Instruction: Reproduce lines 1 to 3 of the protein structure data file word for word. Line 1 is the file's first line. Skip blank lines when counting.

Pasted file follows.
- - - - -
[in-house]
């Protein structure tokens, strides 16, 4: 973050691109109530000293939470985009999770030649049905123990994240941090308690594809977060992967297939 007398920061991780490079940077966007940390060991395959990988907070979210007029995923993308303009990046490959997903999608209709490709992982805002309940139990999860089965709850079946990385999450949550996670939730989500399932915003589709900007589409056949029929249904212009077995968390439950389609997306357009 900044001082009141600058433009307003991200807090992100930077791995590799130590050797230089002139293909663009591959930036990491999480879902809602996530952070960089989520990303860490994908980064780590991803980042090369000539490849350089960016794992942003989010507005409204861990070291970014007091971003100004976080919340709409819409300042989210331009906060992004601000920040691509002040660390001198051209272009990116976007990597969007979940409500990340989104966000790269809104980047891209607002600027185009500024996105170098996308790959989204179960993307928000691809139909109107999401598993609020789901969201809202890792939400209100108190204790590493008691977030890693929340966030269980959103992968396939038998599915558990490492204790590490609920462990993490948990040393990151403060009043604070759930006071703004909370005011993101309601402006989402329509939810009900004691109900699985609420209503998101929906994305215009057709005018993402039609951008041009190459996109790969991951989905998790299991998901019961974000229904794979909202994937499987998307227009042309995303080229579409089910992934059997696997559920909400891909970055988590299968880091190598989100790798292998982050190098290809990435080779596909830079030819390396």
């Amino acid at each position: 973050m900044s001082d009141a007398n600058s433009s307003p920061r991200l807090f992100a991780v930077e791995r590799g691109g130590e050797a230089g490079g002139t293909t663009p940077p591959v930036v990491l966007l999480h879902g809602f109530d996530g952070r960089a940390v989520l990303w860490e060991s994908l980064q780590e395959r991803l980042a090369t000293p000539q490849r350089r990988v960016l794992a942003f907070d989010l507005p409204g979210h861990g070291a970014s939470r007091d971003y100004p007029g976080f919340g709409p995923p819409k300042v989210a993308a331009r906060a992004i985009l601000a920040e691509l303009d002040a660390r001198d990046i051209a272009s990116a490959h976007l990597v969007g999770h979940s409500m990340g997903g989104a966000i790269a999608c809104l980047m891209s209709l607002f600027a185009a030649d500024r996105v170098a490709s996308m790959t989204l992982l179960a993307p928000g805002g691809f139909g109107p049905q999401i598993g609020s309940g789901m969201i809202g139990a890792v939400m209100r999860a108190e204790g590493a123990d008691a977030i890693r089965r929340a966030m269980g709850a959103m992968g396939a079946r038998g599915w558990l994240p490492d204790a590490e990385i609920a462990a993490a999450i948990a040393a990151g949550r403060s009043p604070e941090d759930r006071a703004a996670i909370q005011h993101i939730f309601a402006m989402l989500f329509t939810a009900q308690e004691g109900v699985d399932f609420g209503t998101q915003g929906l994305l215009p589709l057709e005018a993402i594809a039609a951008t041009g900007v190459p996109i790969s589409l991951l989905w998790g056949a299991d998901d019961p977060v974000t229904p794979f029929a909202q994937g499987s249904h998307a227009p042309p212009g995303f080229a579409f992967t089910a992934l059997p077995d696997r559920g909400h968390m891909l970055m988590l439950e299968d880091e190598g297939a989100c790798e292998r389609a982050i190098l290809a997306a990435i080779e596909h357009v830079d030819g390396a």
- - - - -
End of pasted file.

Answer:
[in-house]
């Protein structure tokens, strides 16, 4: 973050691109109530000293939470985009999770030649049905123990994240941090308690594809977060992967297939 007398920061991780490079940077966007940390060991395959990988907070979210007029995923993308303009990046490959997903999608209709490709992982805002309940139990999860089965709850079946990385999450949550996670939730989500399932915003589709900007589409056949029929249904212009077995968390439950389609997306357009 900044001082009141600058433009307003991200807090992100930077791995590799130590050797230089002139293909663009591959930036990491999480879902809602996530952070960089989520990303860490994908980064780590991803980042090369000539490849350089960016794992942003989010507005409204861990070291970014007091971003100004976080919340709409819409300042989210331009906060992004601000920040691509002040660390001198051209272009990116976007990597969007979940409500990340989104966000790269809104980047891209607002600027185009500024996105170098996308790959989204179960993307928000691809139909109107999401598993609020789901969201809202890792939400209100108190204790590493008691977030890693929340966030269980959103992968396939038998599915558990490492204790590490609920462990993490948990040393990151403060009043604070759930006071703004909370005011993101309601402006989402329509939810009900004691109900699985609420209503998101929906994305215009057709005018993402039609951008041009190459996109790969991951989905998790299991998901019961974000229904794979909202994937499987998307227009042309995303080229579409089910992934059997696997559920909400891909970055988590299968880091190598989100790798292998982050190098290809990435080779596909830079030819390396």
């Amino acid at each position: 973050m900044s001082d009141a007398n600058s433009s307003p920061r991200l807090f992100a991780v930077e791995r590799g691109g130590e050797a230089g490079g002139t293909t663009p940077p591959v930036v990491l966007l999480h879902g809602f109530d996530g952070r960089a940390v989520l990303w860490e060991s994908l980064q780590e395959r991803l980042a090369t000293p000539q490849r350089r990988v960016l794992a942003f907070d989010l507005p409204g979210h861990g070291a970014s939470r007091d971003y100004p007029g976080f919340g709409p995923p819409k300042v989210a993308a331009r906060a992004i985009l601000a920040e691509l303009d002040a660390r001198d990046i051209a272009s990116a490959h976007l990597v969007g999770h979940s409500m990340g997903g989104a966000i790269a999608c809104l980047m891209s209709l607002f600027a185009a030649d500024r996105v170098a490709s996308m790959t989204l992982l179960a993307p928000g805002g691809f139909g109107p049905q999401i598993g609020s309940g789901m969201i809202g139990a890792v939400m209100r999860a108190e204790g590493a123990d008691a977030i890693r089965r929340a966030m269980g709850a959103m992968g396939a079946r038998g599915w558990l994240p490492d204790a590490e990385i609920a462990a993490a999450i948990a040393a990151g949550r403060s009043p604070e941090d759930r006071a703004a996670i909370q005011h993101i939730f309601a402006m989402l989500f329509t939810a009900q308690e004691g109900v699985d399932f609420g209503t998101q915003g929906l994305l215009p589709l057709e005018a993402i594809a039609a951008t041009g900007v190459p996109i790969s589409l991951l989905w998790g056949a299991d998901d019961p977060v974000t229904p794979f029929a909202q994937g499987s249904h998307a227009p042309p212009g995303f080229a579409f992967t089910a992934l059997p077995d696997r559920g909400h968390m891909l970055m988590l439950e299968d880091e190598g297939a989100c790798e292998r389609a982050i190098l290809a997306a990435i080779e596909h357009v830079d030819g390396a």